Remap keys on Linux with keyd

Today I learned about the existence of keyd, which is a system-wide daemon program that lets you remap keys on a kernel level.

I previously used kmonad, but its configuration file can be overwhelming to setup for simple needs. Keyd feels simpler and has a minimalistic configuration syntax.

In author’s words:

Notably keyd was written entirely in C with performance and simplicitly in mind and will likely never be as configurable as kmonad (which is extensible in Haskell).

Here’s how my current configuration looks like:


shift = oneshot(shift)
control = oneshot(control)
leftalt = oneshot(meta)
leftmeta = oneshot(alt)
capslock = overload(C, esc)
f = overload(extend, f)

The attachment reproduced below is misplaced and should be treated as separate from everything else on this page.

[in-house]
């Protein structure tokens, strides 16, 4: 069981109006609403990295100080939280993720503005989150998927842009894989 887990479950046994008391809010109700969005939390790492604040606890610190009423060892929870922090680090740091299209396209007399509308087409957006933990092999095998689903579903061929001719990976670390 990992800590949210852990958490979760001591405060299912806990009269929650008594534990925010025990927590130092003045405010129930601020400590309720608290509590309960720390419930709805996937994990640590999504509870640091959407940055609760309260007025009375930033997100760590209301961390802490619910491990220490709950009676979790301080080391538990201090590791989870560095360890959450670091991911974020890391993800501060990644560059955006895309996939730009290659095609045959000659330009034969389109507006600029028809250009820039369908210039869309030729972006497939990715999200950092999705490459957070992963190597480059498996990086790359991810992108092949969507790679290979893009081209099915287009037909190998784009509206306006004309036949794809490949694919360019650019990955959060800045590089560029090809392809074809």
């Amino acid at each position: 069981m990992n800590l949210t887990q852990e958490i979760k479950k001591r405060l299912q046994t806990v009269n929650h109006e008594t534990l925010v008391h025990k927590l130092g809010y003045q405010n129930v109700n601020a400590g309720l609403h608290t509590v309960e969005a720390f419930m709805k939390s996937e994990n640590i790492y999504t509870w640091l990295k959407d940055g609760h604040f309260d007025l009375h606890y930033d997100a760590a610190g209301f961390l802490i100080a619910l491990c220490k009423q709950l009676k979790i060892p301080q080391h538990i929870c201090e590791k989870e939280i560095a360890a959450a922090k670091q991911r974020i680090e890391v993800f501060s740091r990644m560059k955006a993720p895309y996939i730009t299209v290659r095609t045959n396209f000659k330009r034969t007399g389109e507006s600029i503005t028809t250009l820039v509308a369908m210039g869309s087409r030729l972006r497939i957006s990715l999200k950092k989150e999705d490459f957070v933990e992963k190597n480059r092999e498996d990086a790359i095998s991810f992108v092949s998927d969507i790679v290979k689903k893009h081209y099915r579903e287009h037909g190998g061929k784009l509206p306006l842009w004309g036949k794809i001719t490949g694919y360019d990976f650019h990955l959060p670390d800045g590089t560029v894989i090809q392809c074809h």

v = overload(number, v)

h = left
j = down
k = up
l = right
y = home
u = pagedown
i = pageup
o = end
m = enter
; = backspace

m = 1
, = 2
. = 3
j = 4
k = 5
l = 6
u = 7
i = 8
o = 9
; = 0

What it does:

  • turns all modifier keys into “one-shots”, meaning they stick until next keypress so you don’t have to hold them down;
  • swaps left alt and meta (cmd) keys;
  • capslock becomes esc on tap and ctrl on hold;
  • holding f activates the “extend” layer with navigation keys on the home row;
  • holding v activates the “number” layer with numbers arranged into a numpad on the home block.

Unfortunately, keyd is Linux-only. If you’re interested in a cross-platfom solution, check out kmonad.